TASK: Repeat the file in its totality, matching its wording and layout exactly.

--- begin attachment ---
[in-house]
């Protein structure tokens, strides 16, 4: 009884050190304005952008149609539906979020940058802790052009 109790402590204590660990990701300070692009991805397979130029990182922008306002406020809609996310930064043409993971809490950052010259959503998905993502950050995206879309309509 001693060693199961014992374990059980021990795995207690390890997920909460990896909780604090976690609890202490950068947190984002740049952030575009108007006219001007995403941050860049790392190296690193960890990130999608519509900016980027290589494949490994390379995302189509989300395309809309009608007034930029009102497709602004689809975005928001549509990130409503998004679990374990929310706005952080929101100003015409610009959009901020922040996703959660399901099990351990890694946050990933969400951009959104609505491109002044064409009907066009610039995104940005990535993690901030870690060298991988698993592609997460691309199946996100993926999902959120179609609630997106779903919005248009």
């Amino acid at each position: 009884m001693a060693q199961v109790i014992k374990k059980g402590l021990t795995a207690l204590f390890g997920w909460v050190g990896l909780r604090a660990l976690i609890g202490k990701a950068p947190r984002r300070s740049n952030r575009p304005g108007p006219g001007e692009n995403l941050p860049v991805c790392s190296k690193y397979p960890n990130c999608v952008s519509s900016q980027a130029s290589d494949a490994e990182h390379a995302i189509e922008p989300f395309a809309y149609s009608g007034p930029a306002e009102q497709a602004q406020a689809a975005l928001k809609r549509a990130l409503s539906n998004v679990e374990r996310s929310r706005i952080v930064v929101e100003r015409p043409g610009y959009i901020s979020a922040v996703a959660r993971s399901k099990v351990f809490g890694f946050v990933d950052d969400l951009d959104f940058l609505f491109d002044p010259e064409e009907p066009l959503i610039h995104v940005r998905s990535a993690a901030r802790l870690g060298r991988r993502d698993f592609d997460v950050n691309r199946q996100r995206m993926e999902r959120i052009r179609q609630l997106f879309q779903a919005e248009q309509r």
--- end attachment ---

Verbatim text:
[in-house]
């Protein structure tokens, strides 16, 4: 009884050190304005952008149609539906979020940058802790052009 109790402590204590660990990701300070692009991805397979130029990182922008306002406020809609996310930064043409993971809490950052010259959503998905993502950050995206879309309509 001693060693199961014992374990059980021990795995207690390890997920909460990896909780604090976690609890202490950068947190984002740049952030575009108007006219001007995403941050860049790392190296690193960890990130999608519509900016980027290589494949490994390379995302189509989300395309809309009608007034930029009102497709602004689809975005928001549509990130409503998004679990374990929310706005952080929101100003015409610009959009901020922040996703959660399901099990351990890694946050990933969400951009959104609505491109002044064409009907066009610039995104940005990535993690901030870690060298991988698993592609997460691309199946996100993926999902959120179609609630997106779903919005248009």
């Amino acid at each position: 009884m001693a060693q199961v109790i014992k374990k059980g402590l021990t795995a207690l204590f390890g997920w909460v050190g990896l909780r604090a660990l976690i609890g202490k990701a950068p947190r984002r300070s740049n952030r575009p304005g108007p006219g001007e692009n995403l941050p860049v991805c790392s190296k690193y397979p960890n990130c999608v952008s519509s900016q980027a130029s290589d494949a490994e990182h390379a995302i189509e922008p989300f395309a809309y149609s009608g007034p930029a306002e009102q497709a602004q406020a689809a975005l928001k809609r549509a990130l409503s539906n998004v679990e374990r996310s929310r706005i952080v930064v929101e100003r015409p043409g610009y959009i901020s979020a922040v996703a959660r993971s399901k099990v351990f809490g890694f946050v990933d950052d969400l951009d959104f940058l609505f491109d002044p010259e064409e009907p066009l959503i610039h995104v940005r998905s990535a993690a901030r802790l870690g060298r991988r993502d698993f592609d997460v950050n691309r199946q996100r995206m993926e999902r959120i052009r179609q609630l997106f879309q779903a919005e248009q309509r």